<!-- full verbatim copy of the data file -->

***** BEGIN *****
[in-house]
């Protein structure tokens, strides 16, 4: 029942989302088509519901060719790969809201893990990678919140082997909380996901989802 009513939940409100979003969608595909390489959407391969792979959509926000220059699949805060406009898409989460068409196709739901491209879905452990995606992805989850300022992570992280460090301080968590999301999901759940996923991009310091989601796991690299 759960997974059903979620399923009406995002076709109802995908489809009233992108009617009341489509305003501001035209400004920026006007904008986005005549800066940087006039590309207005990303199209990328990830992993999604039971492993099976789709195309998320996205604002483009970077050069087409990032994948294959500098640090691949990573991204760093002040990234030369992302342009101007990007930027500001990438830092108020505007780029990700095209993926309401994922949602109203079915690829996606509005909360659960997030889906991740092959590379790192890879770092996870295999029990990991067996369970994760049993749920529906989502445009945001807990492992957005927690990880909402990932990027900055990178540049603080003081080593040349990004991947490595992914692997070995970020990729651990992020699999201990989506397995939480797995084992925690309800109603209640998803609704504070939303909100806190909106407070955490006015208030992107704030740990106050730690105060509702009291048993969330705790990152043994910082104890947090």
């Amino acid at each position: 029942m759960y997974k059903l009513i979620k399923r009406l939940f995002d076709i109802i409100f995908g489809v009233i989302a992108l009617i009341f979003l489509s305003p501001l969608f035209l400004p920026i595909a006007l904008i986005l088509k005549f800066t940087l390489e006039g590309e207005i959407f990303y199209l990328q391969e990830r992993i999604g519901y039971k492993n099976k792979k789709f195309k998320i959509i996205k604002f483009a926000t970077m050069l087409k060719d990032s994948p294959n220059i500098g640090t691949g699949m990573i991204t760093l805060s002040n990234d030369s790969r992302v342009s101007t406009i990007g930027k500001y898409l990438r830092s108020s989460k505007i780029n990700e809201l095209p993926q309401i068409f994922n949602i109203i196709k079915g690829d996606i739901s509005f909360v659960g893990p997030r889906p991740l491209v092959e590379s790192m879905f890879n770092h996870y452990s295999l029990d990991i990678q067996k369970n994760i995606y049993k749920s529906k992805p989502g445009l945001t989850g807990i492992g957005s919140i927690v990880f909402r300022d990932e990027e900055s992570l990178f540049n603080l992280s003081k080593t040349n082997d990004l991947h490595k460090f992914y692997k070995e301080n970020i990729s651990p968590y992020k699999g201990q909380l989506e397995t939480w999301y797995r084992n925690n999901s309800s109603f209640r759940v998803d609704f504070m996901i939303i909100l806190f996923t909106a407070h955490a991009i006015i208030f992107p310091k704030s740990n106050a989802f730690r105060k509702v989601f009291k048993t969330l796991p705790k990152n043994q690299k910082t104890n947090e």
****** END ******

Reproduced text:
[in-house]
């Protein structure tokens, strides 16, 4: 029942989302088509519901060719790969809201893990990678919140082997909380996901989802 009513939940409100979003969608595909390489959407391969792979959509926000220059699949805060406009898409989460068409196709739901491209879905452990995606992805989850300022992570992280460090301080968590999301999901759940996923991009310091989601796991690299 759960997974059903979620399923009406995002076709109802995908489809009233992108009617009341489509305003501001035209400004920026006007904008986005005549800066940087006039590309207005990303199209990328990830992993999604039971492993099976789709195309998320996205604002483009970077050069087409990032994948294959500098640090691949990573991204760093002040990234030369992302342009101007990007930027500001990438830092108020505007780029990700095209993926309401994922949602109203079915690829996606509005909360659960997030889906991740092959590379790192890879770092996870295999029990990991067996369970994760049993749920529906989502445009945001807990492992957005927690990880909402990932990027900055990178540049603080003081080593040349990004991947490595992914692997070995970020990729651990992020699999201990989506397995939480797995084992925690309800109603209640998803609704504070939303909100806190909106407070955490006015208030992107704030740990106050730690105060509702009291048993969330705790990152043994910082104890947090």
């Amino acid at each position: 029942m759960y997974k059903l009513i979620k399923r009406l939940f995002d076709i109802i409100f995908g489809v009233i989302a992108l009617i009341f979003l489509s305003p501001l969608f035209l400004p920026i595909a006007l904008i986005l088509k005549f800066t940087l390489e006039g590309e207005i959407f990303y199209l990328q391969e990830r992993i999604g519901y039971k492993n099976k792979k789709f195309k998320i959509i996205k604002f483009a926000t970077m050069l087409k060719d990032s994948p294959n220059i500098g640090t691949g699949m990573i991204t760093l805060s002040n990234d030369s790969r992302v342009s101007t406009i990007g930027k500001y898409l990438r830092s108020s989460k505007i780029n990700e809201l095209p993926q309401i068409f994922n949602i109203i196709k079915g690829d996606i739901s509005f909360v659960g893990p997030r889906p991740l491209v092959e590379s790192m879905f890879n770092h996870y452990s295999l029990d990991i990678q067996k369970n994760i995606y049993k749920s529906k992805p989502g445009l945001t989850g807990i492992g957005s919140i927690v990880f909402r300022d990932e990027e900055s992570l990178f540049n603080l992280s003081k080593t040349n082997d990004l991947h490595k460090f992914y692997k070995e301080n970020i990729s651990p968590y992020k699999g201990q909380l989506e397995t939480w999301y797995r084992n925690n999901s309800s109603f209640r759940v998803d609704f504070m996901i939303i909100l806190f996923t909106a407070h955490a991009i006015i208030f992107p310091k704030s740990n106050a989802f730690r105060k509702v989601f009291k048993t969330l796991p705790k990152n043994q690299k910082t104890n947090e």